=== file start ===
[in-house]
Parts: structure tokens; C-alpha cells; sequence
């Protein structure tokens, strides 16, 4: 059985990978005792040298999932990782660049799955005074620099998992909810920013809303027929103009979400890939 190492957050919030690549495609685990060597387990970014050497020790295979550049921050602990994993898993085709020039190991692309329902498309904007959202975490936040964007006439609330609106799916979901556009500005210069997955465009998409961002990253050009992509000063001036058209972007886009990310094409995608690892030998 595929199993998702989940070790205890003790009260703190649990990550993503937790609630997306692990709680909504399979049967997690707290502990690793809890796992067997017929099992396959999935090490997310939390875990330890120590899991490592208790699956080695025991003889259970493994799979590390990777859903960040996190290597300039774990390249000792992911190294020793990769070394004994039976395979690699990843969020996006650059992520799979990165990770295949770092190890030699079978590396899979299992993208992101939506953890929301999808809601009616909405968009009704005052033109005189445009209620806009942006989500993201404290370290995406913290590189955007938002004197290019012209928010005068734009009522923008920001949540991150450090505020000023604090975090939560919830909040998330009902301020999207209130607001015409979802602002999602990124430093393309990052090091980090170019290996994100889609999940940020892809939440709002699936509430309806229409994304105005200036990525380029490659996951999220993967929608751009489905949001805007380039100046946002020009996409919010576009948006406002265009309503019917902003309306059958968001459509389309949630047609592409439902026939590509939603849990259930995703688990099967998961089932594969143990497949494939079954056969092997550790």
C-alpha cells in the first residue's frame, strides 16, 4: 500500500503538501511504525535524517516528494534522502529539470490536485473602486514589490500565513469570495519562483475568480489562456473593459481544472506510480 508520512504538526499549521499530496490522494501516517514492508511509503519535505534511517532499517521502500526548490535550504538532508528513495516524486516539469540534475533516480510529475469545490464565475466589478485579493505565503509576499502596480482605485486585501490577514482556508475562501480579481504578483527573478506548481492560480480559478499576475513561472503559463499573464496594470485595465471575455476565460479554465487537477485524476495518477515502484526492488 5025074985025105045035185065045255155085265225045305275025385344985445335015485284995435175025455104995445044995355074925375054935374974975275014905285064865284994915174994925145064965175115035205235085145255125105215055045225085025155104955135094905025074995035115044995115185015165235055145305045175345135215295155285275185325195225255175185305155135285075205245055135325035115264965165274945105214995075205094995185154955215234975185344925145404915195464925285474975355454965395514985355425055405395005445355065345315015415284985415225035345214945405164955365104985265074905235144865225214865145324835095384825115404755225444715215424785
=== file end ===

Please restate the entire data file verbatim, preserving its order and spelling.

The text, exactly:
[in-house]
Parts: structure tokens; C-alpha cells; sequence
């Protein structure tokens, strides 16, 4: 059985990978005792040298999932990782660049799955005074620099998992909810920013809303027929103009979400890939 190492957050919030690549495609685990060597387990970014050497020790295979550049921050602990994993898993085709020039190991692309329902498309904007959202975490936040964007006439609330609106799916979901556009500005210069997955465009998409961002990253050009992509000063001036058209972007886009990310094409995608690892030998 595929199993998702989940070790205890003790009260703190649990990550993503937790609630997306692990709680909504399979049967997690707290502990690793809890796992067997017929099992396959999935090490997310939390875990330890120590899991490592208790699956080695025991003889259970493994799979590390990777859903960040996190290597300039774990390249000792992911190294020793990769070394004994039976395979690699990843969020996006650059992520799979990165990770295949770092190890030699079978590396899979299992993208992101939506953890929301999808809601009616909405968009009704005052033109005189445009209620806009942006989500993201404290370290995406913290590189955007938002004197290019012209928010005068734009009522923008920001949540991150450090505020000023604090975090939560919830909040998330009902301020999207209130607001015409979802602002999602990124430093393309990052090091980090170019290996994100889609999940940020892809939440709002699936509430309806229409994304105005200036990525380029490659996951999220993967929608751009489905949001805007380039100046946002020009996409919010576009948006406002265009309503019917902003309306059958968001459509389309949630047609592409439902026939590509939603849990259930995703688990099967998961089932594969143990497949494939079954056969092997550790």
C-alpha cells in the first residue's frame, strides 16, 4: 500500500503538501511504525535524517516528494534522502529539470490536485473602486514589490500565513469570495519562483475568480489562456473593459481544472506510480 508520512504538526499549521499530496490522494501516517514492508511509503519535505534511517532499517521502500526548490535550504538532508528513495516524486516539469540534475533516480510529475469545490464565475466589478485579493505565503509576499502596480482605485486585501490577514482556508475562501480579481504578483527573478506548481492560480480559478499576475513561472503559463499573464496594470485595465471575455476565460479554465487537477485524476495518477515502484526492488 5025074985025105045035185065045255155085265225045305275025385344985445335015485284995435175025455104995445044995355074925375054935374974975275014905285064865284994915174994925145064965175115035205235085145255125105215055045225085025155104955135094905025074995035115044995115185015165235055145305045175345135215295155285275185325195225255175185305155135285075205245055135325035115264965165274945105214995075205094995185154955215234975185344925145404915195464925285474975355454965395514985355425055405395005445355065345315015415284985415225035345214945405164955365104985265074905235144865225214865145324835095384825115404755225444715215424785